These measures were taken in response to the decision of NATO on Oct. 6 to cut the number of personnel allowed in the Russian mission to the Western alliance by half. NATO Secretary-General Jens Stoltenberg said the removal of accreditations was from eight employees of the Russian mission to NATO who were identified as undeclared employees of Russian intelligence." We have seen an increase in Russian malicious activity for some time now," Stoltenberg said.

The Russian Foreign Ministry called NATO's expulsion of Russian personnel a "ridiculous stunt," and Stoltenberg's words "the truest hypocrisy."

In announcing the complete shutdown in diplomacy between Moscow and NATO, the Russian Foreign Ministry added: "The 'Russian threat' is being hyped in strengthen the alliance's internal unity and create the appearance of its 'relevance' in modern geopolitical conditions."

The number of Russian diplomatic missions in Brussels has been reduced twice unilaterally by NATO in 2015 and 2018 - after the alliance's decision of April 1, 2014 to suspend all practical civilian and military cooperation between Russia and NATO in the wake of Russia's annexation of Crimea. Diplomats' access to the alliance headquarters and communications with its international secretariat was restricted, military contacts have frozen.

Yet the new closure of all diplomatic contacts is a perilous new low. Kommersant sources said that the changes will affect the military liaison mission of the North Atlantic alliance in Moscow, aimed at promoting the expansion of the dialogue between Russia and NATO. However, in recent years there has been no de facto cooperation. And now, as Foreign Minister Sergey Lavrov has announced, the activities of the military liaison mission will be suspended. The accreditation of its personnel will be canceled on November 1.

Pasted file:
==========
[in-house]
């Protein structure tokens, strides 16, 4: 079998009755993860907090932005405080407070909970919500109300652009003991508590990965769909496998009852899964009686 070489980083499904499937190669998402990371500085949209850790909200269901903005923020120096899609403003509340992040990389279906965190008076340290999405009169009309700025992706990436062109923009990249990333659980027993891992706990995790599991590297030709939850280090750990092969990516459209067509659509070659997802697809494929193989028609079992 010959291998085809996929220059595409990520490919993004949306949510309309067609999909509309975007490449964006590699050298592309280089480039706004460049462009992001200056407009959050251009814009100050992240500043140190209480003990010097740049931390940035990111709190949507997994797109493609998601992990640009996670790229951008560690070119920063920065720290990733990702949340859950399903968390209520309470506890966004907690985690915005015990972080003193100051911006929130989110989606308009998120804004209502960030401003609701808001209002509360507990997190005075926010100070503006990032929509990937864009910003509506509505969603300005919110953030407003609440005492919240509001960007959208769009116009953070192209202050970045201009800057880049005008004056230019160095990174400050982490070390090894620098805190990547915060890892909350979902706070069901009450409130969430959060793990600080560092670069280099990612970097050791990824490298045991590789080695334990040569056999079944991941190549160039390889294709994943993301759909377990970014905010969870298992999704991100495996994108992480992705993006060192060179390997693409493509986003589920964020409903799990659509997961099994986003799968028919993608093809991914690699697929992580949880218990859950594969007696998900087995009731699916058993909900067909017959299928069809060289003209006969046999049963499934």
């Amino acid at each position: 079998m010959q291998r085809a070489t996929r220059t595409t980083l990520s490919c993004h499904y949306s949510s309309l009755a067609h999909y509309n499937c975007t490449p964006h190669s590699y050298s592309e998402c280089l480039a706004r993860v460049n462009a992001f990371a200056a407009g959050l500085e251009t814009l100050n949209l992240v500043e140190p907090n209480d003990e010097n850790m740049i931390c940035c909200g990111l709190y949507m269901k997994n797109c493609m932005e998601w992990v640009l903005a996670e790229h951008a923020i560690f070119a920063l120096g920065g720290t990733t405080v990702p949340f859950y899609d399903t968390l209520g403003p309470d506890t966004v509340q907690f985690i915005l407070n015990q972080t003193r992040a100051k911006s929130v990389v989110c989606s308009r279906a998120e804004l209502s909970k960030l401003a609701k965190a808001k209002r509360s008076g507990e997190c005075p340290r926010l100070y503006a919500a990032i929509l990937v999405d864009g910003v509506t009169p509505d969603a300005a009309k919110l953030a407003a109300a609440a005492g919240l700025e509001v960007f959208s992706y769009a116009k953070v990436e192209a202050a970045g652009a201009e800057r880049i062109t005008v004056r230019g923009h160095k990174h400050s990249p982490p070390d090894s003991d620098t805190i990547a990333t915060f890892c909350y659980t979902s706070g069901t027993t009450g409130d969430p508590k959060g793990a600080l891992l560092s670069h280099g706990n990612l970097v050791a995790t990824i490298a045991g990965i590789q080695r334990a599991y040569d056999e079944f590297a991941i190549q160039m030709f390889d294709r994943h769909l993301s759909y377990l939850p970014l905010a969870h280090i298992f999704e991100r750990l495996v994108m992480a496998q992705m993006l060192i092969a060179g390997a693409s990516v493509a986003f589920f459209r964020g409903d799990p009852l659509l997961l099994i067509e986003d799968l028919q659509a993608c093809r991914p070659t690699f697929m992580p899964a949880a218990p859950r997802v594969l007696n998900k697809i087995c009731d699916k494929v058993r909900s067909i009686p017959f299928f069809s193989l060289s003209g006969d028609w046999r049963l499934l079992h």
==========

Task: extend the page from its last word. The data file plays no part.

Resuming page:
NATO told RIA Novosti news service on Monday that it regretted Moscow's move. Meanwhile, among Western countries, Germany was the first to respond. "It would complicate the already difficult situation in which we are now and prolong the "ice age," German Foreign Minister Heiko Maas told reporters.

"Lavrov said on Monday, commenting on the present and future of relations between Moscow and the North Atlantic Alliance, "If this is the case, then we see no great need to continue pretending that any changes will be possible in the foreseeable future because NATO has already announced that such changes are impossible.

The suspension of activities of the Russian Permanent Mission to NATO, as well as the military liaison and information mission in Russia, means that Moscow and Brussels have decided to "draw a final line under the partnership relations of previous decades," explained Andrei Kortunov, director-general of the Russian Council on Foreign Affairs, "These relations began to form in the 1990s, opening channels for cooperation between the sides … but they have continued to steadily deteriorate over recent years."

Kortunov believes the current rupture was promoted by Brussels. "A new strategy for NATO is being prepared, which will be adopted at the next summit of the alliance, and the previous partnership with Russia does not fit into its concept anymore."

The existence and expansion of NATO after the end of the Cold War was the main reason for the destruction of the whole complex of relations between Russia and the West. Today, Russia is paying particular attention to marking red lines related to the further steps of Ukraine's integration into NATO. Vladimir Putin's spokesman Dmitry Peskov previously stated this, warning that in response to the alliance's activity in the Ukrainian direction, Moscow would take "active steps" to ensure its security.